COMPLIANCE OF BLOOD VESSELS osms.it/compliance-of-blood-vessels COMPLIANCE (C) ▪ AKA capacitance/distensibility: ability of blood vessels to distend, hold an amount of blood with pressure changes ▪ C=V/P ▫ C = compliance of blood vessel (mL/ mmHg) ▫ V = volume of blood (mL) ▫ P = pressure (mmHg) ▪ High volume, low pressure → high compliance (veins); low volume, high pressure → low compliance (arteries) ▪ Arteriosclerosis → low compliance → low ability to hold an amount of blood at same pressure → blood backs up in veins ▫ Arteries also become less compliant with age ▫ If compliance decreases in veins (venoconstriction) → volume decreases (shift from veins to arteries) Figure 19.7 The same pressure will expand the volumes of vessels differently depending on their compliance. 144 OSMOSIS.ORG ELASTANCE (E) ▪ Inverse of compliance ▫ Blood vessel ability to recoil back after distension ▪ E=P/V ▫ E = elastance of blood vessel (mmHg/ mL) ▫ P = pressure (mmHg) ▫ V = volume of blood (mL) During systole ▪ Heart contracts → transfers kinetic energy (140mmHg) to blood → stretches aortic elastic wall, where some kinetic energy stored as elastic energy of walls (form of potential energy) → blood pressure drops to 120mmHg (systolic pressure) During diastole ▪ Heart relaxes, aortic valves close → kinetic energy drops to 50mmHg → potential energy of stretched aortic walls adds to kinetic energy again when walls recoil → pressure rises to 60mmHg (diastolic pressure) → allows blood to move forward during diastole ▪ Pulse pressure: 120mmHg - 60mmHg = 60mmHg ▪ Elastance buffers, dampens pulse pressure → Windkessel effect ▪ Without elastic properties, blood pressure would be 140/50mmHg with pulse pressure 90mmHg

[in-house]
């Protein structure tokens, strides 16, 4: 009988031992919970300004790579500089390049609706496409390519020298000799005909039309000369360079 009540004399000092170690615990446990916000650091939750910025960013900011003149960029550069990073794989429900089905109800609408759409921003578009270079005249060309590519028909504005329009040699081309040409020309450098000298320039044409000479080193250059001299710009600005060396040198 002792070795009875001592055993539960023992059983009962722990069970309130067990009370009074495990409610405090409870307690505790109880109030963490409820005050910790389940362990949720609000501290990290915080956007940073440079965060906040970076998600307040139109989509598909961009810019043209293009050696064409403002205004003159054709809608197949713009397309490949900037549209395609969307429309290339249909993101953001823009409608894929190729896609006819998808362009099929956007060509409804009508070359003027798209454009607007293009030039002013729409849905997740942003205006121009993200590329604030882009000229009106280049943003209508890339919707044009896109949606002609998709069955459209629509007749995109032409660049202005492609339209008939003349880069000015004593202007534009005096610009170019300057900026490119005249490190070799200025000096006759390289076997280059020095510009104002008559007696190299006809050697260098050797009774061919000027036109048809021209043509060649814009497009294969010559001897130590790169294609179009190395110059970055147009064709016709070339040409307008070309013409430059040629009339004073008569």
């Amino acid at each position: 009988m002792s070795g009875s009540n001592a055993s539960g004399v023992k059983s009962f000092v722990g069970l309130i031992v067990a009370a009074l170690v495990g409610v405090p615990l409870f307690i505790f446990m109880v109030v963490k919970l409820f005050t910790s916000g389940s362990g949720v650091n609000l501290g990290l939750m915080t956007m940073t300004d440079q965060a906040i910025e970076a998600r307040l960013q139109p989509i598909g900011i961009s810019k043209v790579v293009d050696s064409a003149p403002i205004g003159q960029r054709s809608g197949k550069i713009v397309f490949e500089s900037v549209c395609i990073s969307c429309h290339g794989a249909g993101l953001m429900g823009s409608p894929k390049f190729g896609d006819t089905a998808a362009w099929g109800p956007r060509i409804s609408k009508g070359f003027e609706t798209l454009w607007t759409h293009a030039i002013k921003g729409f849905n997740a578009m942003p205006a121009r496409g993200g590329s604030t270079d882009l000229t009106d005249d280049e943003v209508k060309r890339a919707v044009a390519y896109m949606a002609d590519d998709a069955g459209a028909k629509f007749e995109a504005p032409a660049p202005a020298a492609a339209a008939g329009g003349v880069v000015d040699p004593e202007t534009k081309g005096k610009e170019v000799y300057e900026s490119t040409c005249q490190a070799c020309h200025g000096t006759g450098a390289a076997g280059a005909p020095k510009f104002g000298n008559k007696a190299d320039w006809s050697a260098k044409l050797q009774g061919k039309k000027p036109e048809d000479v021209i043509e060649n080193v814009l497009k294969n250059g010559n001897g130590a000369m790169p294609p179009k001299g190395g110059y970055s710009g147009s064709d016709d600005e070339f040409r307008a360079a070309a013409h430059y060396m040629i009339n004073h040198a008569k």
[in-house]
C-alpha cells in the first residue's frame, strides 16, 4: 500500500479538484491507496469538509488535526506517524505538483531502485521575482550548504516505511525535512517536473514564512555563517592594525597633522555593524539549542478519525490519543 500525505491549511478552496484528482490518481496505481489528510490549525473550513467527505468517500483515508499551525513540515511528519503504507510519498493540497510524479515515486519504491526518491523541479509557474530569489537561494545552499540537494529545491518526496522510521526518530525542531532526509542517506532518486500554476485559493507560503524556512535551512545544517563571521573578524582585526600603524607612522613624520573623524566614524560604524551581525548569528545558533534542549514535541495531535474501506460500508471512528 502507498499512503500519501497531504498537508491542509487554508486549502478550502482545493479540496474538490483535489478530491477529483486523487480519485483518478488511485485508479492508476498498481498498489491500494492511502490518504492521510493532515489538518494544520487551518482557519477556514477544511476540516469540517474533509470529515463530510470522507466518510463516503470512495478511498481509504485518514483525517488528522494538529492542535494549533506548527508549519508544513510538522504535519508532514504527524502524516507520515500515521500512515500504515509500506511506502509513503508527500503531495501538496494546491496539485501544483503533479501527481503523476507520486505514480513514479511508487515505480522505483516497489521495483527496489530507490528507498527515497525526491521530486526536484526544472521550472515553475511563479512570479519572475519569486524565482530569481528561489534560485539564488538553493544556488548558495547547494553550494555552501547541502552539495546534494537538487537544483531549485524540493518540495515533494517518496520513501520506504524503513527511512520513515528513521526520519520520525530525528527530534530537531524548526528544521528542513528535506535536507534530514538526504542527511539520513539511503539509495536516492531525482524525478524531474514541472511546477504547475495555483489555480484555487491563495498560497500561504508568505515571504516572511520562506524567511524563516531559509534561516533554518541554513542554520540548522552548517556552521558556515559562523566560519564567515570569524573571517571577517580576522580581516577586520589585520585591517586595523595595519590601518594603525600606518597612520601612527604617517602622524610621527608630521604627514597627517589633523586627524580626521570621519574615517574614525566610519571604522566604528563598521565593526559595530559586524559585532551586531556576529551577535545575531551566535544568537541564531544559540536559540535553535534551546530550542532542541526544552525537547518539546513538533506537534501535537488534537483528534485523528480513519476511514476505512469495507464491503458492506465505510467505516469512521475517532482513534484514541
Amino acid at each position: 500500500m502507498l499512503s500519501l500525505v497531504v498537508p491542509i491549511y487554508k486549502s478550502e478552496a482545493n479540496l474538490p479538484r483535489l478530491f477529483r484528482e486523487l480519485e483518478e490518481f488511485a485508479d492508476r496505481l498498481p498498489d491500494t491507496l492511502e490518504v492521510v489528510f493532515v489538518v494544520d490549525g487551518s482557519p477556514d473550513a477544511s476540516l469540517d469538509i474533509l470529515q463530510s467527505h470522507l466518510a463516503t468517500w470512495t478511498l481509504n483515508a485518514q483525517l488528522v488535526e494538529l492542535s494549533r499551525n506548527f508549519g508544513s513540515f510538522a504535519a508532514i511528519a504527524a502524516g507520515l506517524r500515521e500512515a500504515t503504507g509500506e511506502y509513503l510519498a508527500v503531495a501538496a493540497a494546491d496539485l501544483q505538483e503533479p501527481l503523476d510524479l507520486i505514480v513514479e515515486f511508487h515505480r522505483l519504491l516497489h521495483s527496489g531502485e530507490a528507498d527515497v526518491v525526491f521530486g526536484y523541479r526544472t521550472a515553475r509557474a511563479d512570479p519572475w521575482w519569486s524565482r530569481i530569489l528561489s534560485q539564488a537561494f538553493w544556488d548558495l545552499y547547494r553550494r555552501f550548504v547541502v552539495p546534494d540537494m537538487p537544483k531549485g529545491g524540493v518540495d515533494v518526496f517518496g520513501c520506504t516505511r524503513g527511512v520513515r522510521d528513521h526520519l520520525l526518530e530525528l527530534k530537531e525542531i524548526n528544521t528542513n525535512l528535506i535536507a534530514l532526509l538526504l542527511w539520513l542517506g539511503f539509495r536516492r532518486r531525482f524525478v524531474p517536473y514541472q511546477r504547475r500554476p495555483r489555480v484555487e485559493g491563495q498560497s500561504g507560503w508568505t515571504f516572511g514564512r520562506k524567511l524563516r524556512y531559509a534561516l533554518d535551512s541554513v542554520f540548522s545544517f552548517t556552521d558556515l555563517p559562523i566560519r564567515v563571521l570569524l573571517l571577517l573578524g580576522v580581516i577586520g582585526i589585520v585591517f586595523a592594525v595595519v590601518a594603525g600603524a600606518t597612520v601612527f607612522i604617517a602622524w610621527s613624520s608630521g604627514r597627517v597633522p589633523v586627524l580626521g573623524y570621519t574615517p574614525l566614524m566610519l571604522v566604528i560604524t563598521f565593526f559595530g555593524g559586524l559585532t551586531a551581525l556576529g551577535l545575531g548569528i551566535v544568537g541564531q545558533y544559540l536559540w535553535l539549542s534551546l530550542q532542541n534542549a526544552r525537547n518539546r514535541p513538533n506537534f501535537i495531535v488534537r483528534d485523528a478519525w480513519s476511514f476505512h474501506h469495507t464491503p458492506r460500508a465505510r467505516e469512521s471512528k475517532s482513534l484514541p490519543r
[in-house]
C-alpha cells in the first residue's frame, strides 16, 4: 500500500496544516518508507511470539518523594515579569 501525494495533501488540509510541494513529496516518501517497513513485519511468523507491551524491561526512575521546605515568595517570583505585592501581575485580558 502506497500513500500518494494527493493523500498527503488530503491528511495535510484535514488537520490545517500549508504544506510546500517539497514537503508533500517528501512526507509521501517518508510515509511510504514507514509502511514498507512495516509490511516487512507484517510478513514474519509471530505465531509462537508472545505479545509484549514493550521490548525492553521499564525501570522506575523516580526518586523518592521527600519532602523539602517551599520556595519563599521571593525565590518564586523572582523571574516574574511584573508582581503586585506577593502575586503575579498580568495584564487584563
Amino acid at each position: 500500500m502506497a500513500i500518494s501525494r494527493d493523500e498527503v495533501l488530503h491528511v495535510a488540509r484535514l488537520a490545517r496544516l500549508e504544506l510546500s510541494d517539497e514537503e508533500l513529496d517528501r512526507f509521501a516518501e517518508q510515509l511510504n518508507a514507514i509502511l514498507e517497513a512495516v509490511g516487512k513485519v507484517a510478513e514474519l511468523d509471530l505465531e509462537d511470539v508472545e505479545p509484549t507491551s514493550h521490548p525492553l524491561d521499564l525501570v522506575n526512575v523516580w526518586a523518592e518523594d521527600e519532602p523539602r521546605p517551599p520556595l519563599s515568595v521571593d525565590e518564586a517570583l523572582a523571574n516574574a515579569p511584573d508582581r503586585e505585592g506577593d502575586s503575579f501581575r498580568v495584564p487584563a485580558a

Chapter 19 Cardiovascular Physiology: Hemodynamics Figure 19.8 Windkessel effect: elastance dampens pulse pressure by lowering systolic pressure and increasing diastolic pressure. Systole: aorta’s walls stretch with high pressure contractions and store some energy as elastic energy. Since the total energy is the same as it would be without elastic arteries, there must be less kinetic energy and pressure energy to make room for the elastic energy → lower systolic blood pressure. Diastole: elastic walls recoil, releasing the stored elastic energy and converting it to pressure energy and kinetic energy → more pressure energy. OSMOSIS.ORG 145

Osmosis High-Yield Notes

This Osmosis High-Yield Note provides an overview of Hemodynamics essentials. All Osmosis Notes are clearly laid-out and contain striking images, tables, and diagrams to help visual learners understand complex topics quickly and efficiently. Find more information about Hemodynamics by visiting the associated Learn Page.